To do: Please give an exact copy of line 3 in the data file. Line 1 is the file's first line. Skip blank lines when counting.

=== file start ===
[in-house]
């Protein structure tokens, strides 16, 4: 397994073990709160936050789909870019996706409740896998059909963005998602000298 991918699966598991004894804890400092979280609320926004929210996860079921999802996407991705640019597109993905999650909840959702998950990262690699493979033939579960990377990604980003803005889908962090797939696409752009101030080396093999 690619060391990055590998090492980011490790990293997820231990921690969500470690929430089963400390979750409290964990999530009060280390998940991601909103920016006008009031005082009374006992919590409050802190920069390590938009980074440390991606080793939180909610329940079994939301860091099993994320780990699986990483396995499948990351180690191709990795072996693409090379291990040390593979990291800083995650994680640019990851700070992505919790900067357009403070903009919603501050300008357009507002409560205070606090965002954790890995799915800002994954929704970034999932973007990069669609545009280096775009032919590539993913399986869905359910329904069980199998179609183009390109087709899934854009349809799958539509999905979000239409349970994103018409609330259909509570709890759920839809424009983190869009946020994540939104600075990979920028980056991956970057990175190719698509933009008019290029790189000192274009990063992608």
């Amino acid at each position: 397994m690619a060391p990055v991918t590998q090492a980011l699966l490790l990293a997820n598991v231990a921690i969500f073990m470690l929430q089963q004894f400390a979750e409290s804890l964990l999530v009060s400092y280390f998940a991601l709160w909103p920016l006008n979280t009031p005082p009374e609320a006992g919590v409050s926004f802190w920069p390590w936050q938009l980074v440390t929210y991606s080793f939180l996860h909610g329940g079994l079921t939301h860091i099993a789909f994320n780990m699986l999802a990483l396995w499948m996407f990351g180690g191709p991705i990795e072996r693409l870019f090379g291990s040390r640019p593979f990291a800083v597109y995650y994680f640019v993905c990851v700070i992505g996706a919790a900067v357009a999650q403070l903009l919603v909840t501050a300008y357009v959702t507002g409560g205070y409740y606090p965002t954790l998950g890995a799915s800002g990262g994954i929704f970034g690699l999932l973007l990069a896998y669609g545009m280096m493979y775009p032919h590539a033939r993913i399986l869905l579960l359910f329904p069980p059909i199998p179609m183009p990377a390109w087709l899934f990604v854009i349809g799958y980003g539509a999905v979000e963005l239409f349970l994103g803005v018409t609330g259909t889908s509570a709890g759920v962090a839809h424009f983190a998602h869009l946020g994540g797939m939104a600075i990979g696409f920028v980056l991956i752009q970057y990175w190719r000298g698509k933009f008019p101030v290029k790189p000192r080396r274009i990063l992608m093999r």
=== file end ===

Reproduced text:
């Amino acid at each position: 397994m690619a060391p990055v991918t590998q090492a980011l699966l490790l990293a997820n598991v231990a921690i969500f073990m470690l929430q089963q004894f400390a979750e409290s804890l964990l999530v009060s400092y280390f998940a991601l709160w909103p920016l006008n979280t009031p005082p009374e609320a006992g919590v409050s926004f802190w920069p390590w936050q938009l980074v440390t929210y991606s080793f939180l996860h909610g329940g079994l079921t939301h860091i099993a789909f994320n780990m699986l999802a990483l396995w499948m996407f990351g180690g191709p991705i990795e072996r693409l870019f090379g291990s040390r640019p593979f990291a800083v597109y995650y994680f640019v993905c990851v700070i992505g996706a919790a900067v357009a999650q403070l903009l919603v909840t501050a300008y357009v959702t507002g409560g205070y409740y606090p965002t954790l998950g890995a799915s800002g990262g994954i929704f970034g690699l999932l973007l990069a896998y669609g545009m280096m493979y775009p032919h590539a033939r993913i399986l869905l579960l359910f329904p069980p059909i199998p179609m183009p990377a390109w087709l899934f990604v854009i349809g799958y980003g539509a999905v979000e963005l239409f349970l994103g803005v018409t609330g259909t889908s509570a709890g759920v962090a839809h424009f983190a998602h869009l946020g994540g797939m939104a600075i990979g696409f920028v980056l991956i752009q970057y990175w190719r000298g698509k933009f008019p101030v290029k790189p000192r080396r274009i990063l992608m093999r």